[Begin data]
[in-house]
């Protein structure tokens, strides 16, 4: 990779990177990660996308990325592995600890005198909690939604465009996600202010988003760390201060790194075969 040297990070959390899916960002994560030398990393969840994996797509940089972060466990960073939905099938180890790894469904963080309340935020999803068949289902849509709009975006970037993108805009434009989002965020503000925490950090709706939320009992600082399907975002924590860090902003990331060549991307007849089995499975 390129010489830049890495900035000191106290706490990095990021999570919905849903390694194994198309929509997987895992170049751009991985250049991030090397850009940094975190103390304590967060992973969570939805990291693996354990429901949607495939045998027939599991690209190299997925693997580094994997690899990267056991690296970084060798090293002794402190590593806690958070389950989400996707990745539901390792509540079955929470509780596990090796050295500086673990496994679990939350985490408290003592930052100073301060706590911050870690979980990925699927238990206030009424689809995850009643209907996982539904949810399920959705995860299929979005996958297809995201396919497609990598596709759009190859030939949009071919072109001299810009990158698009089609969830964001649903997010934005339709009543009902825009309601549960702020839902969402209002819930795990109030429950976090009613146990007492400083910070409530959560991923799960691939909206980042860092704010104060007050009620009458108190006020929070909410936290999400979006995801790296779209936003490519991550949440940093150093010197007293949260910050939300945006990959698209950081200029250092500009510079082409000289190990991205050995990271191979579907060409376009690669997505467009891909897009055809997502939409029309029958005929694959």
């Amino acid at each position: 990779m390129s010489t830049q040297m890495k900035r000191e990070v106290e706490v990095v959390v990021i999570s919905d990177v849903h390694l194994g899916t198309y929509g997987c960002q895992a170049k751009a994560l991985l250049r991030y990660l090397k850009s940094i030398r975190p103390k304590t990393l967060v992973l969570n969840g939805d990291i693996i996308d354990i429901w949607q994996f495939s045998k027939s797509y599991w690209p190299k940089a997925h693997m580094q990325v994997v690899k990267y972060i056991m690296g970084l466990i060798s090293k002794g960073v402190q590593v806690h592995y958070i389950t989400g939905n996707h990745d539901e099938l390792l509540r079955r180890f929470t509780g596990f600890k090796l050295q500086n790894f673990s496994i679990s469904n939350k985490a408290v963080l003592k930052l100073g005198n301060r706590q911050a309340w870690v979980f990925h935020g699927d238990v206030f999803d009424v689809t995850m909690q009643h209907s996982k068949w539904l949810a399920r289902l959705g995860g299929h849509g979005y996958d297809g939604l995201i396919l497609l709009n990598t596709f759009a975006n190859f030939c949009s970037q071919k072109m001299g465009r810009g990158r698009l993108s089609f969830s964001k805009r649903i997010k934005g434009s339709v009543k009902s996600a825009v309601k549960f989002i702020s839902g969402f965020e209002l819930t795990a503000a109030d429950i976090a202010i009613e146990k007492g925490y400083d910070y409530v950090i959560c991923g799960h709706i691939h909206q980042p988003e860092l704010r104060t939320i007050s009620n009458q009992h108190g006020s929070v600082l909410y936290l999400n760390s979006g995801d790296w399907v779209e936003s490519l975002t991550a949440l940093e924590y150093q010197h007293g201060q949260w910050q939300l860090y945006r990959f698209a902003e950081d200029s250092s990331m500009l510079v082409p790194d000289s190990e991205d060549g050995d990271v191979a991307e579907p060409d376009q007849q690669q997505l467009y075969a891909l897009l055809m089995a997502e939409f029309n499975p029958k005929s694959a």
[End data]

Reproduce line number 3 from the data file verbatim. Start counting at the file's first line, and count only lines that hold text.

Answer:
């Amino acid at each position: 990779m390129s010489t830049q040297m890495k900035r000191e990070v106290e706490v990095v959390v990021i999570s919905d990177v849903h390694l194994g899916t198309y929509g997987c960002q895992a170049k751009a994560l991985l250049r991030y990660l090397k850009s940094i030398r975190p103390k304590t990393l967060v992973l969570n969840g939805d990291i693996i996308d354990i429901w949607q994996f495939s045998k027939s797509y599991w690209p190299k940089a997925h693997m580094q990325v994997v690899k990267y972060i056991m690296g970084l466990i060798s090293k002794g960073v402190q590593v806690h592995y958070i389950t989400g939905n996707h990745d539901e099938l390792l509540r079955r180890f929470t509780g596990f600890k090796l050295q500086n790894f673990s496994i679990s469904n939350k985490a408290v963080l003592k930052l100073g005198n301060r706590q911050a309340w870690v979980f990925h935020g699927d238990v206030f999803d009424v689809t995850m909690q009643h209907s996982k068949w539904l949810a399920r289902l959705g995860g299929h849509g979005y996958d297809g939604l995201i396919l497609l709009n990598t596709f759009a975006n190859f030939c949009s970037q071919k072109m001299g465009r810009g990158r698009l993108s089609f969830s964001k805009r649903i997010k934005g434009s339709v009543k009902s996600a825009v309601k549960f989002i702020s839902g969402f965020e209002l819930t795990a503000a109030d429950i976090a202010i009613e146990k007492g925490y400083d910070y409530v950090i959560c991923g799960h709706i691939h909206q980042p988003e860092l704010r104060t939320i007050s009620n009458q009992h108190g006020s929070v600082l909410y936290l999400n760390s979006g995801d790296w399907v779209e936003s490519l975002t991550a949440l940093e924590y150093q010197h007293g201060q949260w910050q939300l860090y945006r990959f698209a902003e950081d200029s250092s990331m500009l510079v082409p790194d000289s190990e991205d060549g050995d990271v191979a991307e579907p060409d376009q007849q690669q997505l467009y075969a891909l897009l055809m089995a997502e939409f029309n499975p029958k005929s694959a």